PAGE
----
1989 Toyota pickup 22r distributor help

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  #1  
Old 07-10-08, 08:20 AM
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1989 Toyota pickup 22r distributor help

So, I recently inherited a 1989 toyota pickup 22r 4 speed as a project. The previous owner believed that it has either a cracked head or a blown head gasket. My friend and I began engine disassembly and found that coolant had mixed in with the oil and had become a carmel-colored froth. Anyways, we are trying to take the distributor out and have come across challenges. Our book states to remove the pinch bolt and it should slide out, but we can not for the life of us figure out what a pinch bolt is or what we should be doing. Please help us! As we venture farther into the depths of this motor, is there anything else we should be careful to look for?
 
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Old 07-10-08, 10:04 AM
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First set the engine to TDC and mark the rotor location on the distributor for an easier reassembly. Then... there's a little clamp at the base of the distributor. Take that bolt out and the distributor will slide out.

When you reassemble the head to block make absolutely sure (that's absolutely sure) you have the crank set at TDC and the cam has the timing mark straight up. That is a remarkable engine, but it is a valve smacker.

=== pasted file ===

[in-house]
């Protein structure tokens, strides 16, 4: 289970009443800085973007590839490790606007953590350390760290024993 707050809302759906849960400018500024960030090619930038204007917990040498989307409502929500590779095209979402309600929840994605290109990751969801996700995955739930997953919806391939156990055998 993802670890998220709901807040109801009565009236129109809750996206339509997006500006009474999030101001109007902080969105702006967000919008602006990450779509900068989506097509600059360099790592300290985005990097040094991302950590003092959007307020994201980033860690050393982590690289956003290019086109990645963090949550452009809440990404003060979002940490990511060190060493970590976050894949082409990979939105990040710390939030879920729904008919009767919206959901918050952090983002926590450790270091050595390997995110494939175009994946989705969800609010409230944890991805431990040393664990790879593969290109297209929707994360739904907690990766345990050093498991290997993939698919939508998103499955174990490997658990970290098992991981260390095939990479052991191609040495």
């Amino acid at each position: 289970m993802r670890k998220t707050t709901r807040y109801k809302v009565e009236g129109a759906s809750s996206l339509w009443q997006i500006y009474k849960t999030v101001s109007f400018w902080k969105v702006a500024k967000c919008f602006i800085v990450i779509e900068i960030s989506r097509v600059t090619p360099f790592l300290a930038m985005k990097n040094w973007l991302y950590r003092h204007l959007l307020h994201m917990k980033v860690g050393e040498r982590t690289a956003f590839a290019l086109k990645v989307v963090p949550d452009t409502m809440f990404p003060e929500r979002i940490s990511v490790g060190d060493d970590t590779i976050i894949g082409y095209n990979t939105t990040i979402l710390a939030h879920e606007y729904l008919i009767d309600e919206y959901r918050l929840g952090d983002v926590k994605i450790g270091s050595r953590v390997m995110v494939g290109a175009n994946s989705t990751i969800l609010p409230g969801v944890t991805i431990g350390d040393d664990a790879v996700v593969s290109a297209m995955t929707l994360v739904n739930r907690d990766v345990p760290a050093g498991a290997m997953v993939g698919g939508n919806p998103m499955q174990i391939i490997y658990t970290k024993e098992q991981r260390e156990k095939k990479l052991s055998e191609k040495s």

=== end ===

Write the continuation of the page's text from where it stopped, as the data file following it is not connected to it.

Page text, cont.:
Are you working on it in frame or do you have it out?
 
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Old 07-10-08, 03:44 PM
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Thanks, I will try that next chance that I get to work on it. Hopefully this weekend. I am working on it in the truck.
 
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Old 08-03-08, 10:03 AM
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I still can not figure it out. This is what I have done...

If you look straight at the distributor from the driver's side of the truck, I have removed a bolt (I believe it was a 14mm) from the right (towards the rear of the truck) and a small screw on the top of the distributor. I can not find any other bolts, but it is still attached as well as ever and will not budge.
 
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Old 08-03-08, 10:18 AM